Another speciality using crawfish is crawfish bisque.
Cajun cooking must therefore not be confused with Creole cooking, although it shares common things such as gumbo. There are Creole and Cajun versions of these as well as of jambalaya (Louisiana’s answer to the Spanish paella). Creole dishes, once the food of French and Spanish aristocrats, with their subtle sauces and discreet use of herbs such as thyme and bay leaves, are said to have more affinity to grande cuisine. Cajun food is more robust – it is country fare that is less affluent, but is more highly seasoned with herbs, spices and chilli peppers, served in generous quantities with vegetables. A little Tabasco sauce – made here – is essential in chilled avocado soup and seafood gumbo.
Tabasco sauce is a sharp red sauce and has also been referred to as pepper sauce. Tabasco peppers are grown in Louisiana, and especially on Avery Island, a stretch of coast on the Gulf of Mexico. In Native American, abasco means moist or damp earth, which one finds in this region, and the name is therefore not a brand name.
In fact, some people have loosely defined Creole cooking as city cooking originating in Louisiana, and Cajun cooking as country cooking of Acadian origins.
The Cajuns developed a close attachment to the land till today – fishing, hunting, and camping out on the banks of the bayous. From this developed various recipes, such as blackened fish, a Cajun specialty made famous by Paul Prudhomme. It is always cooked outdoors in a cast-iron frying pan over a glowing hot barbecue, as indoors it would give off too much smoke.
Another specialty, catfish with hush puppies (cornmeal dumplings) is said to have developed from an old habit by fishermen, who used to cook their catch on the river bank. In order to keep their barking dogs quiet, some of the flour coating for the fish was rolled into little balls and thrown to the dogs with a cry of “Hush, puppies!” Another tale is that these fritters made old people so contented, that they slept like puppies at night after eating them.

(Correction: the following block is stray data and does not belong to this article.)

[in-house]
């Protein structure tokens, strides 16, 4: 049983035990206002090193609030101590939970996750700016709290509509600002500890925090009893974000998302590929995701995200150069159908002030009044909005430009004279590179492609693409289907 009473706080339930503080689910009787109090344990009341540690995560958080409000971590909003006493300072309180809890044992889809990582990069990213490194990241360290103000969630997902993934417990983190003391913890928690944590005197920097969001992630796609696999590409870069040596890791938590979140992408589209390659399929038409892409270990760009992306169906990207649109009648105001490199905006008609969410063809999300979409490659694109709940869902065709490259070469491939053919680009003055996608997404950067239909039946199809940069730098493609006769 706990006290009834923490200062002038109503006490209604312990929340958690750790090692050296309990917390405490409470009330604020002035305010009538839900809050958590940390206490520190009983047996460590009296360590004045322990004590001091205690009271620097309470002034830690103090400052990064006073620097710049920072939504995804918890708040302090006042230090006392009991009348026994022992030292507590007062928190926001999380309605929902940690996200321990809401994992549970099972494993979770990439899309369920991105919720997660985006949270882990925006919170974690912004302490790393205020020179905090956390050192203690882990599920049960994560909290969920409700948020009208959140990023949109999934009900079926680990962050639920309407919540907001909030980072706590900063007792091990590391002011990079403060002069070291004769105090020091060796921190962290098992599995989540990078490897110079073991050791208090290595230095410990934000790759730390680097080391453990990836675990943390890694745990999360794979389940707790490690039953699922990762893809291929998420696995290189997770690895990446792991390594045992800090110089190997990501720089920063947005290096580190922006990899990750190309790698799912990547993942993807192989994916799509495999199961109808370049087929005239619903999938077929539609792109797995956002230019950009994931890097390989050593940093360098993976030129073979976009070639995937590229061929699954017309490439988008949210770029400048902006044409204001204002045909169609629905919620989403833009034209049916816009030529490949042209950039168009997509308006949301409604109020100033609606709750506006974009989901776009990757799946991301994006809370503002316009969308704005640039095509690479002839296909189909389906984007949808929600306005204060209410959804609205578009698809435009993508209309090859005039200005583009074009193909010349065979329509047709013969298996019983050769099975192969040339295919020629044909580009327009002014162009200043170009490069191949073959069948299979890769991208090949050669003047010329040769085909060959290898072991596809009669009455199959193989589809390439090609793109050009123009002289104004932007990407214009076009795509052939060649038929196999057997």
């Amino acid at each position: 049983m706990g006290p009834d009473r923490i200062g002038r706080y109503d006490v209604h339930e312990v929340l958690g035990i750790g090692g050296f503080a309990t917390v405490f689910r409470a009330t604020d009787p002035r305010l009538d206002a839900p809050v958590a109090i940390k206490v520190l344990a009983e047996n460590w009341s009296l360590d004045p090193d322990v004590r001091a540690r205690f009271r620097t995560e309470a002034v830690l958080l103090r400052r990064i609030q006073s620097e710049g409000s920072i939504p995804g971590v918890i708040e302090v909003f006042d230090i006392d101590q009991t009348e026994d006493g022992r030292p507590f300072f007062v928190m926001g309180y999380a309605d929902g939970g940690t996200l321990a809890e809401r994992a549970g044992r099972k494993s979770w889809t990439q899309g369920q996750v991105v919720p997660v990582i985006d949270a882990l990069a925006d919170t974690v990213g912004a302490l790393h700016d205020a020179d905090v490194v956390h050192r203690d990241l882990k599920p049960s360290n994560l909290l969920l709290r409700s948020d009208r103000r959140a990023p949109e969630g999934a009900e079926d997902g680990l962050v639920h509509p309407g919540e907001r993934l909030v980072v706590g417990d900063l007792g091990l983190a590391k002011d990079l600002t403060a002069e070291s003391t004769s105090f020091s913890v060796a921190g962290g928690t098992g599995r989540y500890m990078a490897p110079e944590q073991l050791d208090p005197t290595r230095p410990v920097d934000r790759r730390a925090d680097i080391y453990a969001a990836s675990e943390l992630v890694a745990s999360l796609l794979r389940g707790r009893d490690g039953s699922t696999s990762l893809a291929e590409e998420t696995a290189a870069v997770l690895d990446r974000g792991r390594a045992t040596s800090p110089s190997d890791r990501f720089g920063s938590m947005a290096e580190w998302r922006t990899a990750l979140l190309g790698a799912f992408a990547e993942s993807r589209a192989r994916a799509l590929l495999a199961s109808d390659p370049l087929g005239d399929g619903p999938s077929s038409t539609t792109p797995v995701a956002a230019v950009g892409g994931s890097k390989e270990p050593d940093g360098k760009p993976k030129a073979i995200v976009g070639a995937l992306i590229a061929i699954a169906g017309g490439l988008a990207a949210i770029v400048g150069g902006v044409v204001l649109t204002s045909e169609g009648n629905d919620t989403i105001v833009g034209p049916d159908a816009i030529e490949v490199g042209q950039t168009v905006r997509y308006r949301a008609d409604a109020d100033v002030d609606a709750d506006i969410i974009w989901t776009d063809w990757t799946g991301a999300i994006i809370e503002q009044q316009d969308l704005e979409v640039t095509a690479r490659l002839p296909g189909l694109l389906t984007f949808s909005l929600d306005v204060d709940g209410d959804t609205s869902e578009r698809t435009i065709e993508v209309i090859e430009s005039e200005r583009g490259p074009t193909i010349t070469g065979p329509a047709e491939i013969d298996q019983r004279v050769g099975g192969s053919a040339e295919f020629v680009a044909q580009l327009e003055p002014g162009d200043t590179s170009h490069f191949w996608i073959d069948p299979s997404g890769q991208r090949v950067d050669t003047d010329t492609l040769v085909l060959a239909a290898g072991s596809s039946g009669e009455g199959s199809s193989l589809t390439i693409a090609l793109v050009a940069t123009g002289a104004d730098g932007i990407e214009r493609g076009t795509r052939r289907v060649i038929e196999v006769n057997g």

But even more so, their cuisine has led to the establishment of fine dedicated restaurants all over America, like Bon Ton Cafe and Brenan’s Restaurant in New Orleans itself, as well as become popular outside America, with Cajun meals being served in dedicated Cajun and other restaurants throughout the world.
CAJUN SPICE MIX
DRIED VERSION FRESH VERSION
50 ml paprika 1 large finely chopped red pepper
50 ml onion powder 1 large fine chopped red onion
50 ml thyme 50 ml freshly chopped thyme
25 ml oreganum 37 ml freshly chopped oreganum
12 ml cayenne pepper 10-15 ml chopped fresh chillies
30 ml ground black pepper 30 ml ground peper
30 ml ground white pepper 30 ml ground white pepper
20 ml celery salt 20 ml chopped celery leaf tops
20 ml garlic salt 20 ml sea salt
15 ml garlic powder 2 cloves chopped garlic